A swimmer happening upon the sculpture might assume that its presence was some happy accident — the remains of a shipwreck containing liturgical art or a lost civilization, perhaps.
Tourists taking one of the many SCUBA-diving tours to the underwater site know better. Some, in fact, come to see the sculpture to pay their respects to those who have lost their lives while conducting research under the sea.
The underwater sculpture of Jesus Christ owes its existence to the legendary Italian diver Duilio Marcante, who came up with the idea for the underwater statue while mourning the death of his colleague, Dario Gonzatti, one of the pioneers of SCUBA diving. Gonzatti who was killed during a dive at that spot in 1947.
As a tribute to Gonzatti and others who died at sea, the sculptor Guido Galletti created the bronze sculpture. It was placed at the bottom of the sea on August 22, 1954, and blessed by Pope Pius XII, who sent a medallion with his effigy to put on it. Since that time the “Christ of the Abyss” sculpture has become a destination for SCUBA divers from all over the world.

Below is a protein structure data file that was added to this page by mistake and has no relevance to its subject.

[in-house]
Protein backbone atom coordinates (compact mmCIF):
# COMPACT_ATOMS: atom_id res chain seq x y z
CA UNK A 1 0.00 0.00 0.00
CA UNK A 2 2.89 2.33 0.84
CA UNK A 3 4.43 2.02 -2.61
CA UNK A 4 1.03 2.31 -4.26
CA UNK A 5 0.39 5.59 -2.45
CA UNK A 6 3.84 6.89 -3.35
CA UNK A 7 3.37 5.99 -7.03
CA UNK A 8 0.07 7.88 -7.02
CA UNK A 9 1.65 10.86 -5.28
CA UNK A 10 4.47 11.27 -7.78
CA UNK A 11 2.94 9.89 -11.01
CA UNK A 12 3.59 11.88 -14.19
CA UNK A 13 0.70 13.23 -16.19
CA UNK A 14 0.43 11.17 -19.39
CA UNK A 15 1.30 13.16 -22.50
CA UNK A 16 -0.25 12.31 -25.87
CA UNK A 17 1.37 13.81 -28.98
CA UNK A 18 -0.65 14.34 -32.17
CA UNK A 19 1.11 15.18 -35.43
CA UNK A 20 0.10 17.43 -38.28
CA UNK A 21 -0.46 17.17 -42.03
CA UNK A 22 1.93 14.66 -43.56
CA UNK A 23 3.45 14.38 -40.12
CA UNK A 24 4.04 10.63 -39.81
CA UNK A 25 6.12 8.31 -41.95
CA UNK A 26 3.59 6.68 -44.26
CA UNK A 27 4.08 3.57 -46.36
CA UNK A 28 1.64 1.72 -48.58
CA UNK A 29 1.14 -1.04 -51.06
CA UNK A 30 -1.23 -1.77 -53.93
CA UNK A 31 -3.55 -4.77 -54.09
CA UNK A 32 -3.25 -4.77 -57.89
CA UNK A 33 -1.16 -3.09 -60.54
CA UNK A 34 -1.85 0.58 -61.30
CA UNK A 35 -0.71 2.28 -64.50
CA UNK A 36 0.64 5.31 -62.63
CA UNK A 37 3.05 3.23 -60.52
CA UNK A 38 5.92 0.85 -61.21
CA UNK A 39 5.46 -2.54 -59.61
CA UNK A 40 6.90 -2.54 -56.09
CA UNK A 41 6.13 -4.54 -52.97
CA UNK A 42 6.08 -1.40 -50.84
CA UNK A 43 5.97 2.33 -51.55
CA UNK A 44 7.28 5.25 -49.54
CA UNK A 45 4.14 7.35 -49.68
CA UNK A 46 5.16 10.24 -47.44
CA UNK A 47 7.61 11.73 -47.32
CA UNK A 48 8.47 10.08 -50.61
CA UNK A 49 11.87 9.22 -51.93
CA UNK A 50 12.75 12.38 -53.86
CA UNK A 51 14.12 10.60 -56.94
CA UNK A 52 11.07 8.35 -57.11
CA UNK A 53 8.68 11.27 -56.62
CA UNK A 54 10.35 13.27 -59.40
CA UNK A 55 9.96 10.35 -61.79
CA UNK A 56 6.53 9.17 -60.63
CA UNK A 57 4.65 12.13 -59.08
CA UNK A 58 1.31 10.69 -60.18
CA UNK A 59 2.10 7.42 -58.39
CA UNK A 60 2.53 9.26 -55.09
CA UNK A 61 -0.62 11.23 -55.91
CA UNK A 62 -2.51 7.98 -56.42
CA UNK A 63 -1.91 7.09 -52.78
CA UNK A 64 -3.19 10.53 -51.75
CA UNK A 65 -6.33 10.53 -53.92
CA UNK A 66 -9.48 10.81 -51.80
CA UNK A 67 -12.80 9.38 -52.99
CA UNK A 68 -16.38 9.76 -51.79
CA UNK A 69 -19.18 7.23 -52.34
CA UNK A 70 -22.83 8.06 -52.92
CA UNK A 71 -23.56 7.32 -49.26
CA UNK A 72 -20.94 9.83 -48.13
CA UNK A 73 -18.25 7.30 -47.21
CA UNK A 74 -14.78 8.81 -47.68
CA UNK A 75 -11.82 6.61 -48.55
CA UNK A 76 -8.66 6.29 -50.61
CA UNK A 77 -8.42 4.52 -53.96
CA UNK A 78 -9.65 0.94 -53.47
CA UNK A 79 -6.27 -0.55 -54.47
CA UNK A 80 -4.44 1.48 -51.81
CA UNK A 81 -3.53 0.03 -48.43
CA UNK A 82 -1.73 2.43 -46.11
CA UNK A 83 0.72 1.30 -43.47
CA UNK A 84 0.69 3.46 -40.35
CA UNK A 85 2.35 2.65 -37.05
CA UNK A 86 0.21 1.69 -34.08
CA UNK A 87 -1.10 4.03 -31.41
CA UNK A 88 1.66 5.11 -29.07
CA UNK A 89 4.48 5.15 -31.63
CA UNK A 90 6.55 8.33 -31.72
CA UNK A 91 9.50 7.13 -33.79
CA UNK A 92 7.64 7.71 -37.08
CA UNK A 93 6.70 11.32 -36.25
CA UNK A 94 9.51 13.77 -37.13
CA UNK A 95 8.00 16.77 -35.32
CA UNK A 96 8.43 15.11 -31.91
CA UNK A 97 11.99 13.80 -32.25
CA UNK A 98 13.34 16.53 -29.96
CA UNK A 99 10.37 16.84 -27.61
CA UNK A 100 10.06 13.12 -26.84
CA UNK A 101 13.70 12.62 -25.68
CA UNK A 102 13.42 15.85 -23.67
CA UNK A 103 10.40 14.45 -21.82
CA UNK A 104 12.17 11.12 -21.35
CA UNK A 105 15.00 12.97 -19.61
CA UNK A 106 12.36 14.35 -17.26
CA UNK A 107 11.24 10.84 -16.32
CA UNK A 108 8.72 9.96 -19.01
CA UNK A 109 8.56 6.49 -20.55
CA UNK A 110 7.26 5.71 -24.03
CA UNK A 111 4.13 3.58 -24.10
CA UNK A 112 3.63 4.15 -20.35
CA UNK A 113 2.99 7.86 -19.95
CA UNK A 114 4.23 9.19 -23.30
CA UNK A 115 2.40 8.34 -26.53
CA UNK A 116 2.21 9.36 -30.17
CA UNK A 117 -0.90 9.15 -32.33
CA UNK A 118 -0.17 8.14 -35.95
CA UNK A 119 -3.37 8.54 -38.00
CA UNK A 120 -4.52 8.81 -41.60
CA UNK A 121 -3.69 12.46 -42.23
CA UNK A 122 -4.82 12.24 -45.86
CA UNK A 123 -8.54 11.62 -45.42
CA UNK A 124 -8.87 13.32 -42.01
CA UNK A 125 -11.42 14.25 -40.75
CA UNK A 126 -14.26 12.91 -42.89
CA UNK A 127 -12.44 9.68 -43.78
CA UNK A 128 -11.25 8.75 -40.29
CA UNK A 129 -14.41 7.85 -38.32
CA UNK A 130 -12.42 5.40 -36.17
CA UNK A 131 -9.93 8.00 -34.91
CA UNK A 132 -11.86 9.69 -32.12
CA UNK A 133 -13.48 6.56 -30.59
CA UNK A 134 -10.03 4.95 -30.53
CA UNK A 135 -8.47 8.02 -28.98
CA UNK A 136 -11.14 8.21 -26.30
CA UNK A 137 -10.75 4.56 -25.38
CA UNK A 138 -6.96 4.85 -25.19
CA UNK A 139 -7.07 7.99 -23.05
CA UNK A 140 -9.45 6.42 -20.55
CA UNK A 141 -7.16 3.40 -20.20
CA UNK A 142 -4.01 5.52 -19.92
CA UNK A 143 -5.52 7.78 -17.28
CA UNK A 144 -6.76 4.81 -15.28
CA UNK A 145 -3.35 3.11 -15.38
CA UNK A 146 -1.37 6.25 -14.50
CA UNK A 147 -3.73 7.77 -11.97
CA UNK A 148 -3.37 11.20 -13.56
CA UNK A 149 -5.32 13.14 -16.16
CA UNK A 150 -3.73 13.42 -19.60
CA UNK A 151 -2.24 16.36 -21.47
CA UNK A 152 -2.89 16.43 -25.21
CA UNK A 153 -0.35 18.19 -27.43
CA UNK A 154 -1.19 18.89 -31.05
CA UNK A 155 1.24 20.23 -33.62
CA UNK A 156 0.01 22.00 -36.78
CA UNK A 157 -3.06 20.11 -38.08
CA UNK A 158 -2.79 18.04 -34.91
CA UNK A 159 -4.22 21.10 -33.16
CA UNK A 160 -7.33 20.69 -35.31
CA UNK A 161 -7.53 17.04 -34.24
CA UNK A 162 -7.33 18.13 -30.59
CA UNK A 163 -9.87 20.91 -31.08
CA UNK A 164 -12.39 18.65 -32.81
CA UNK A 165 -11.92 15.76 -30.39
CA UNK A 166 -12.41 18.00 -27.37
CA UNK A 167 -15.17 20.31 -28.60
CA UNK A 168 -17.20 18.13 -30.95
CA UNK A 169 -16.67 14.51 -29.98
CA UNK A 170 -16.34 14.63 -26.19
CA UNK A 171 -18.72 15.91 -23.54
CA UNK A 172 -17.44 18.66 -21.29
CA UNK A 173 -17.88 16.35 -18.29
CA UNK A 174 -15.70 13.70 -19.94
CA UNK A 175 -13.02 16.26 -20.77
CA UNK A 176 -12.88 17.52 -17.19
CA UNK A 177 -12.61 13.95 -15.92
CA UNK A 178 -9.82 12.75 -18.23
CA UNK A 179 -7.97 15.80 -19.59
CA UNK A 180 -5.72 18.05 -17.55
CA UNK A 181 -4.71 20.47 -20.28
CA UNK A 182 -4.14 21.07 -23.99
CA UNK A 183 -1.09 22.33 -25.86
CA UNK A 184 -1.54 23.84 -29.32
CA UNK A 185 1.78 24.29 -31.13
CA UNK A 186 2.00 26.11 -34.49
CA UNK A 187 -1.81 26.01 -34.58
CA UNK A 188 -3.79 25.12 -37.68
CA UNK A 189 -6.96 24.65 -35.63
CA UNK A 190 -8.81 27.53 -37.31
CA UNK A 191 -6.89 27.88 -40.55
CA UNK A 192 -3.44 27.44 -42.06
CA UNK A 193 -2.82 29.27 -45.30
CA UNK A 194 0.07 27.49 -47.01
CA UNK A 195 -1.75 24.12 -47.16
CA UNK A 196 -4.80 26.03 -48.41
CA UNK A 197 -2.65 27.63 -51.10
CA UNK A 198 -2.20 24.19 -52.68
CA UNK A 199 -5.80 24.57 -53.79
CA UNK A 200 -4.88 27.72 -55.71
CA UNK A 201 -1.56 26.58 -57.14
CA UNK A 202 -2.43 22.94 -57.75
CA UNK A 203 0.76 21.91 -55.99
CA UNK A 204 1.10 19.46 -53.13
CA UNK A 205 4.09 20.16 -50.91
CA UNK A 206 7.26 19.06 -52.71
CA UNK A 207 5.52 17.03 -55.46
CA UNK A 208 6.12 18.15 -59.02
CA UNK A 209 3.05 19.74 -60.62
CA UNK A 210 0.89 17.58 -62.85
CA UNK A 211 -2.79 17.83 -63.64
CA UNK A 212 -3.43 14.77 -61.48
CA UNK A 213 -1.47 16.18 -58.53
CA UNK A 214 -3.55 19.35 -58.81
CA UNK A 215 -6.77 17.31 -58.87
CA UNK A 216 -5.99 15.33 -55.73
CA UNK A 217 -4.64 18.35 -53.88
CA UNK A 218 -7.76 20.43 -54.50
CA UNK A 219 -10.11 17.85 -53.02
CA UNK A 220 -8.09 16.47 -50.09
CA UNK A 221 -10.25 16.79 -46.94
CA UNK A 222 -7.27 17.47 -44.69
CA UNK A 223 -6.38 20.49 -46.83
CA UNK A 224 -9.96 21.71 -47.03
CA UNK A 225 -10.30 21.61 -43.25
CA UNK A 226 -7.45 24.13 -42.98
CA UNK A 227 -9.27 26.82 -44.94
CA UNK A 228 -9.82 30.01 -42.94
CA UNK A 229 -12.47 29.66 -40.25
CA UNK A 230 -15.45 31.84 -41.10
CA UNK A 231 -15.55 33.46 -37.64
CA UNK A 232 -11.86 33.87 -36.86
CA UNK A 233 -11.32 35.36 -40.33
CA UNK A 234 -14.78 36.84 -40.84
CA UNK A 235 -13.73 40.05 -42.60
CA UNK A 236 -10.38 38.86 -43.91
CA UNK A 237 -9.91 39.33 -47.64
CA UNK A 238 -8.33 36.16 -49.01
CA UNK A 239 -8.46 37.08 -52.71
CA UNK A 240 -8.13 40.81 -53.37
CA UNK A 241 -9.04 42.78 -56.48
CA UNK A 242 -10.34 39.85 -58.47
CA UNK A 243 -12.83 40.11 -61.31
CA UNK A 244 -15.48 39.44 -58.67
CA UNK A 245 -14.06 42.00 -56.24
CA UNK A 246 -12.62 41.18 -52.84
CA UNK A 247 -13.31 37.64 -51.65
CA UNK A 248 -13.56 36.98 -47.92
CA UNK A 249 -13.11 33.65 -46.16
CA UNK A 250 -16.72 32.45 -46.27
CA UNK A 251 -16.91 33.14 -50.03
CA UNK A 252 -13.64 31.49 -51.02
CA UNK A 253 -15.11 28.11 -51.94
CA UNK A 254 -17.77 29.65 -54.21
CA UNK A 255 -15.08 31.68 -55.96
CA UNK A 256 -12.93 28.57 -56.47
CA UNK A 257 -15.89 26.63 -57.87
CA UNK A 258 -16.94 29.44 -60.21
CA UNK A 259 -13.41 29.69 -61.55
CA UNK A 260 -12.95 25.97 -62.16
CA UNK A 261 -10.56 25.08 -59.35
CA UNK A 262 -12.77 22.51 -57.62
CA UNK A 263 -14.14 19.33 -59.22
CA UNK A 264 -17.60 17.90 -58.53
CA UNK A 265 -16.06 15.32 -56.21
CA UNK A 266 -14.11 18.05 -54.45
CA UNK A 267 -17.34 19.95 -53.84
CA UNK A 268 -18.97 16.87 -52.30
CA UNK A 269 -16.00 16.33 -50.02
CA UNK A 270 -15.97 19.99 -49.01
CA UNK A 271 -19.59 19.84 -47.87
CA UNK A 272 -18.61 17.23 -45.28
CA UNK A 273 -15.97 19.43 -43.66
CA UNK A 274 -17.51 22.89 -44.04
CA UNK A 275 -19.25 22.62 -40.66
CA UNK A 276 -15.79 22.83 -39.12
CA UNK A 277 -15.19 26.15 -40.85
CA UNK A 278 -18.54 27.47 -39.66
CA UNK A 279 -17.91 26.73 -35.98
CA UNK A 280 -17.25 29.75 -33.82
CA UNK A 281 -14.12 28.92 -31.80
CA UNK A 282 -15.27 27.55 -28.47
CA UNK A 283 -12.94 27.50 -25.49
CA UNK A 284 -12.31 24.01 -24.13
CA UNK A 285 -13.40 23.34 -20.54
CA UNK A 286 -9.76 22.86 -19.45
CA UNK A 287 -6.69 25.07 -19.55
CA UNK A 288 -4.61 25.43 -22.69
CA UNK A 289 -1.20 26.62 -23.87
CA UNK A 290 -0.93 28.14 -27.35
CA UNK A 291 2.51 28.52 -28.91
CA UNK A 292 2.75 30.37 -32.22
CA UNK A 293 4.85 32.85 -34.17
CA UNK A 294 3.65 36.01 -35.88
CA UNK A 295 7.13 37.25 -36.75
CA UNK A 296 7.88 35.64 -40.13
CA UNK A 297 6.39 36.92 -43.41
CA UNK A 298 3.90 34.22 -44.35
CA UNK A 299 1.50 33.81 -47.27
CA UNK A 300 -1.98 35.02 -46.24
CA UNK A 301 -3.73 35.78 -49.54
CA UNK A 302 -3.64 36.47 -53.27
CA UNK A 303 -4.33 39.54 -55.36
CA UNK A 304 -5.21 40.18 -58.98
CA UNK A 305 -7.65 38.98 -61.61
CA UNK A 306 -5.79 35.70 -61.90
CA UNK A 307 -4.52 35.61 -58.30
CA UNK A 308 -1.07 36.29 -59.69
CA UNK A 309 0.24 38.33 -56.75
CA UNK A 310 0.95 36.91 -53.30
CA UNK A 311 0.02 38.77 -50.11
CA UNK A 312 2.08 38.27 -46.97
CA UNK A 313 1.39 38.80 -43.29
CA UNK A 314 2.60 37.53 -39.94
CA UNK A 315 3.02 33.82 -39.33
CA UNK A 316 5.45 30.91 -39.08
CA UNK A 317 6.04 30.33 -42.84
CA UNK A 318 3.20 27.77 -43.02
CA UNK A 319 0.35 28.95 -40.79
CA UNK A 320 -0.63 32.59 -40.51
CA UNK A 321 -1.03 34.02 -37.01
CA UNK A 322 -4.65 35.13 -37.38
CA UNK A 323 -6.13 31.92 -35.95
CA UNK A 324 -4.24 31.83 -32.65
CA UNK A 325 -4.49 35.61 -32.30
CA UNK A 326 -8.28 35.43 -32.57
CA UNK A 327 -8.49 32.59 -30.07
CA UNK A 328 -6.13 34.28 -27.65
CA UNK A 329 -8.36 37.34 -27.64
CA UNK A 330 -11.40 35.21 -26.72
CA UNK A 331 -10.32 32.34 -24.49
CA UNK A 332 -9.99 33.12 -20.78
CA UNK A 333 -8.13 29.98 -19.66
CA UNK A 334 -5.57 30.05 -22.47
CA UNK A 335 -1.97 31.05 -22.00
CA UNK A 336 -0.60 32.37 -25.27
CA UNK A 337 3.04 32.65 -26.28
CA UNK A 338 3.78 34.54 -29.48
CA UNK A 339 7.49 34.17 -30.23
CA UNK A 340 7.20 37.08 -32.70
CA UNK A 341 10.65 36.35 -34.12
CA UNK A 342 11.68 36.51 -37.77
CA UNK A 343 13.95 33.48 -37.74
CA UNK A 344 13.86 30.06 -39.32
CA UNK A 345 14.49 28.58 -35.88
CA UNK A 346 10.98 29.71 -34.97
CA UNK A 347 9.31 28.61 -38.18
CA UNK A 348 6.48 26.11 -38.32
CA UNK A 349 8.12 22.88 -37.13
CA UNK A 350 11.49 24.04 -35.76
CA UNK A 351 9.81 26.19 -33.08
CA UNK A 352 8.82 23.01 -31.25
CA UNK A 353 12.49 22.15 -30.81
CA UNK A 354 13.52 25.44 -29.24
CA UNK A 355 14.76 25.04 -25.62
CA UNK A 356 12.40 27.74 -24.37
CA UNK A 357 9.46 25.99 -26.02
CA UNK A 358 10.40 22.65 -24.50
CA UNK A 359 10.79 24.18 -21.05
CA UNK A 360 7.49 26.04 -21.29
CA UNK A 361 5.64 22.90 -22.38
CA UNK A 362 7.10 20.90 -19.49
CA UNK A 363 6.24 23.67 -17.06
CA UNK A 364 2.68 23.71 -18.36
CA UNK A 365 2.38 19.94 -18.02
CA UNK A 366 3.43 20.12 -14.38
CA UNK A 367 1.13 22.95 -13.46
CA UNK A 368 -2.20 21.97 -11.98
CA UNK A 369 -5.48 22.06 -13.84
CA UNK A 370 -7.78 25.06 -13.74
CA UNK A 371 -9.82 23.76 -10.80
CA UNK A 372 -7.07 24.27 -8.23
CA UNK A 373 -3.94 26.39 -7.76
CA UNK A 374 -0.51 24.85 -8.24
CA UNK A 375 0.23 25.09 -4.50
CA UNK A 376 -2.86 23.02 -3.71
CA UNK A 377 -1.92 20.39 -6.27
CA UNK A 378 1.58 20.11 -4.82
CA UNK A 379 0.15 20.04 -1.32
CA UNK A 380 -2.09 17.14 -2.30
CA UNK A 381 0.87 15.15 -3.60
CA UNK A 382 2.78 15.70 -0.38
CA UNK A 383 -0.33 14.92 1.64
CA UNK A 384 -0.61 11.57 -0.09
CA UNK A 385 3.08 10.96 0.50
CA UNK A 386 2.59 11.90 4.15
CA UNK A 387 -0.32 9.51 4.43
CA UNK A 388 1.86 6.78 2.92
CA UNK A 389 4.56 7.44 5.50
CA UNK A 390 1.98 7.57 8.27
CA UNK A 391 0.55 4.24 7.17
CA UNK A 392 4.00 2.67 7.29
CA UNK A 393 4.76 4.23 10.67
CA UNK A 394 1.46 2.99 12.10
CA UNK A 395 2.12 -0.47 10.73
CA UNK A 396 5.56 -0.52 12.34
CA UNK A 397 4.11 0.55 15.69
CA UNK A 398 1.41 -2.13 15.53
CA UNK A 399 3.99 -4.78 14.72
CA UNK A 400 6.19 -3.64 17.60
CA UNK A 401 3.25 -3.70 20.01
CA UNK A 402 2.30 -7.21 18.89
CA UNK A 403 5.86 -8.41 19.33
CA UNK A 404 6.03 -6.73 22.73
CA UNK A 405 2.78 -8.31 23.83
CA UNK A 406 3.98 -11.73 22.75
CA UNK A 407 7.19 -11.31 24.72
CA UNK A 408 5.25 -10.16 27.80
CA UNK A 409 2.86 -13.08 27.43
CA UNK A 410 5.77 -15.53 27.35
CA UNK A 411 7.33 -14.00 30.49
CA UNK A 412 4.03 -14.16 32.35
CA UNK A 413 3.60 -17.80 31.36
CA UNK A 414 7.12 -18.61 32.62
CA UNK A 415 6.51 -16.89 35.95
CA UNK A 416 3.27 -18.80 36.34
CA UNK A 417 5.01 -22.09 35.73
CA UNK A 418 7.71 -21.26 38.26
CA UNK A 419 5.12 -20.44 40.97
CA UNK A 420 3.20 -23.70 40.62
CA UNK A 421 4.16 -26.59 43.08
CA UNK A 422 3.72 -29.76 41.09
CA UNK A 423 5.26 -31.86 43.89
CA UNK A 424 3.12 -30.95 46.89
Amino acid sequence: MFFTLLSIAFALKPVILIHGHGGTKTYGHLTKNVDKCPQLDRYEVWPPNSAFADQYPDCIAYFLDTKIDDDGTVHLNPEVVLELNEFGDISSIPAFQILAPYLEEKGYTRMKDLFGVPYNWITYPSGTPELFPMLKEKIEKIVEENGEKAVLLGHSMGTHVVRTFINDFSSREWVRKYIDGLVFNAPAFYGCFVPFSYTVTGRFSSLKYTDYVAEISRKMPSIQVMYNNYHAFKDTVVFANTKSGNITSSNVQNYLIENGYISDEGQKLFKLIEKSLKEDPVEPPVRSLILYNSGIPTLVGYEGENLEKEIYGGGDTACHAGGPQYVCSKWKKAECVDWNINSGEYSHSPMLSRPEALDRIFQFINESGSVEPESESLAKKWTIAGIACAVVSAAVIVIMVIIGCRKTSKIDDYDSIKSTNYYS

Among the several copies of the Christ of the Abyss sculptures in existence is the one that can be found off Key Largo, Florida, in the John Pennekamp Coral Reef State Park. Cast from the same mold as the original sculpture by Galletti, the Florida version is also a popular destination for divers.